As for “cruel punishment,” recent history shows that current U.S. laws against such practices have hardly deterred the Bush Faction’s yen for torture. The White House simply redefines the meaning of “torture” to suit its needs of the moment. In 2002, a series of memos crafted by Bush’s legal minions virtually defined torture out of existence. Only the deliberate attempt to murder a prisoner or maim him for life was considered beyond the pale, they said; everything else was fair game. Later, when the Abu Ghraib atrocities drew some brief media heat in an election year, the Pentagon issued a few new restrictions on barbarity for public consumption — although once again, the CIA was pointedly exempted from restraint. McCain’s redundant and rather pathetic proposal, asking the Bushists to please obey laws that already exist, would doubtless be subjected to the same weasel-wording treatment.
So why put the kibosh on this gutless, toothless bill? It’s simple. The autocratic principle cannot accept any institutional infringement on the Leader’s arbitrary power — not even a craven accommodation like McCain’s measure. Yes, Congress may rubber-stamp the gulag (“a buy-in to Guantanamo”); that’s allowed. And Congress may approve funding for the gulag. But the people’s representatives must have no say whatsoever in the gulag’s operations. To give way on this point would reintroduce the rule of law and genuine democracy to U.S. government. And the Bush militarists have gone too far, waded through too much blood, to return to such “quaint” notions now.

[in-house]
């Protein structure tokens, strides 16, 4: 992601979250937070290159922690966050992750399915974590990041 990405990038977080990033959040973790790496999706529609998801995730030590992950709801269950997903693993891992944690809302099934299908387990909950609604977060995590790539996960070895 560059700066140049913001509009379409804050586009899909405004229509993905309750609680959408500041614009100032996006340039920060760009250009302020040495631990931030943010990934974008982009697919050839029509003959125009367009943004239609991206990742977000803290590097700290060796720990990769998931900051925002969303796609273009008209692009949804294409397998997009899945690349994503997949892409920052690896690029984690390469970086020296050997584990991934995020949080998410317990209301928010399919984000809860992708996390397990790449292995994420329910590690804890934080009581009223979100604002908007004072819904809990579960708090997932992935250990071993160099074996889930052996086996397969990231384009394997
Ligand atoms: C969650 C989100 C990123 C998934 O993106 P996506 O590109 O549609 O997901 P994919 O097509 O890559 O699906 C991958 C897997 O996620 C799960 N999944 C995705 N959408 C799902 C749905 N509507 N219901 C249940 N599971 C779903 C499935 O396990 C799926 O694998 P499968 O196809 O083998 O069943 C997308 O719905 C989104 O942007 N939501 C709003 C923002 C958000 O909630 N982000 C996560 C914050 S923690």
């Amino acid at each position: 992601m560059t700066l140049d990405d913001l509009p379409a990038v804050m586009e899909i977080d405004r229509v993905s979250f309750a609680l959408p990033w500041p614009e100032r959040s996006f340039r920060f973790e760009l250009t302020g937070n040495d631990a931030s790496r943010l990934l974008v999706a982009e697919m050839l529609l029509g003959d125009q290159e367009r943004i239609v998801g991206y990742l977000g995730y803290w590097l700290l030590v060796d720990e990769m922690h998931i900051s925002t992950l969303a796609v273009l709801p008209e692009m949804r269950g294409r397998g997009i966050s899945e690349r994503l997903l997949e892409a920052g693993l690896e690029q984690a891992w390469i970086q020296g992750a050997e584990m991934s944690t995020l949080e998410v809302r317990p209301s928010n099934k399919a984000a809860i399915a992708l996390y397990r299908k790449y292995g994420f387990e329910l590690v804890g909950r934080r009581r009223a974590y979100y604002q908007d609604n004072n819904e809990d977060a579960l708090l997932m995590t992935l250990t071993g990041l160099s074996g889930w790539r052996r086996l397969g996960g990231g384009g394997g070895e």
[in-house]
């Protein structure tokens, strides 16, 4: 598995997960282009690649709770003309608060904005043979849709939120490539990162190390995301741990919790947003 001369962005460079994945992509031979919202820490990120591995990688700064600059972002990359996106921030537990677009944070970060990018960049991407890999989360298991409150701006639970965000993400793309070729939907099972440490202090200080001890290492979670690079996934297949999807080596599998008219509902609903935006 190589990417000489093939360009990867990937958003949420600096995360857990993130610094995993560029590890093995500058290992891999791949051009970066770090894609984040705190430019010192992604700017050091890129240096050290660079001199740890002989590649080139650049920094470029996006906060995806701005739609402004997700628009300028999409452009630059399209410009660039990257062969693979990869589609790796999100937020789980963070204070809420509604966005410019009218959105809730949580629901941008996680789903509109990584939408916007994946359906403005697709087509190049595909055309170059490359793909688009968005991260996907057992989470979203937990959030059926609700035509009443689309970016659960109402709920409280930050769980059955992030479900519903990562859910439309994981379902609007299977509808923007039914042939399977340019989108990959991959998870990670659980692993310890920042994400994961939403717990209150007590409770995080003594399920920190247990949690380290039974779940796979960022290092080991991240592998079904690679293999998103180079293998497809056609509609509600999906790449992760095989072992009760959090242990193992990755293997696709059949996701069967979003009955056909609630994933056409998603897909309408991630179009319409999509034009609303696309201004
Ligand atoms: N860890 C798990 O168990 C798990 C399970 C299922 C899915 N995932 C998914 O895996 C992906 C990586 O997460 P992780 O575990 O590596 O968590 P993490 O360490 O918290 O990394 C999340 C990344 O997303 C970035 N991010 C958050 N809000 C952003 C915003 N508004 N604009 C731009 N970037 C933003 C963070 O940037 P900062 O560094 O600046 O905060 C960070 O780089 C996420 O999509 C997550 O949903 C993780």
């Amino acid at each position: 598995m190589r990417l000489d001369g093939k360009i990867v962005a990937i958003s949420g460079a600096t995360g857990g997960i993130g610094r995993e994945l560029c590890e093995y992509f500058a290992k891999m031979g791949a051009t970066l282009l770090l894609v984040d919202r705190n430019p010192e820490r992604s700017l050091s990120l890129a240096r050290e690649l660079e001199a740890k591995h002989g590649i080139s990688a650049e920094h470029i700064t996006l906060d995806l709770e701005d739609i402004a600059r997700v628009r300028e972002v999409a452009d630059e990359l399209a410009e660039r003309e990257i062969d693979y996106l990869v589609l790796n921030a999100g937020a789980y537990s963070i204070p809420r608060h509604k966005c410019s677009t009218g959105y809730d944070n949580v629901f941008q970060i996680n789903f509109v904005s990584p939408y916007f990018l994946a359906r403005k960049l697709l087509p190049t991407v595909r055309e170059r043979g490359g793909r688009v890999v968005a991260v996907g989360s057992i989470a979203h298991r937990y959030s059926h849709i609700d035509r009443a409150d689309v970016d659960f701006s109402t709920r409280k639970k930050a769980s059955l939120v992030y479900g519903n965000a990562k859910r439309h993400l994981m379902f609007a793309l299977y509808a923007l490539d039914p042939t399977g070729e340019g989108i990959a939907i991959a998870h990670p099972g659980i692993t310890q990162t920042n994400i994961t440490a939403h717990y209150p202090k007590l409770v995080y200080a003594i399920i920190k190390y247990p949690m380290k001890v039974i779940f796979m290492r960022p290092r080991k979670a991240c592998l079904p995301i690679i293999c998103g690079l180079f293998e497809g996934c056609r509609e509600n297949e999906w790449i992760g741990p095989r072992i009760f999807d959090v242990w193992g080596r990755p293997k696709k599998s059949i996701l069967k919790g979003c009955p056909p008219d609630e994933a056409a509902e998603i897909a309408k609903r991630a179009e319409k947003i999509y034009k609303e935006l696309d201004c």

Likewise, the idea of judicial oversight of the executive must also be refuted. Even as Cheney was chastising Congress, the Bushists were blatantly defying a federal court order to release 87 photographs and four videos of last year’s Abu Ghraib mayhem. These depict barbarities that even Pentagon warlord Don Rumsfeld once described as “blatantly sadistic, cruel and inhumane,” Editor & Publisher reports. A Republican senator who saw the material spoke of “rape and murder.” Bush simply refused to obey the federal court, saying he would provide an explanation for his actions — in secret — at some later date.
But there is more. Eyewitnesses have said the pictures show the rape and brutal abuse of young teenagers and children. The filmed evidence is corroborated by the Pentagon’s own investigators. Yet in all this time — and in all the show trials of low-ranking “bad apples” the Bushists have staged — not a single person has been charged or even reprimanded for these abominations.
This is the power that Bush declares cannot be restricted by courts or Congress or any law on earth: the power to torture, to murder, to terrorize — and to rape children. This is the dark, filthy heart of his militarist state.
With each new atrocity on every side in the hydra-headed “war on terror,” you think that now, perhaps, we’ve reached the bottom. But never believe that comforting notion. The evil that has opened up beneath our feet is bottomless, and we are falling deeper, fathom by fathom, into the pit. The worst, far worse, is yet to come.
White House Aims to Block Legislation on Detainees
The Washington Post, July 23, 2005
Pentagon Blocks Release of Abu Ghraib Images: Here’s Why
Editor and Publisher, July 23, 2005
US Defies Order to Give Up Abu Ghraib Photos
New York Times, July 23, 2005
Iraq’s Child Prisoners
Scotland Sunday Herald, Aug. 1, 2004
Bush’s Torture Policies: Suffer the Little Children-
Corrente.com, July 24, 2005
Introducing Judge Dread: The Affable Accomplice of a Coup d’etat
Empire Burlesque, July 20, 2005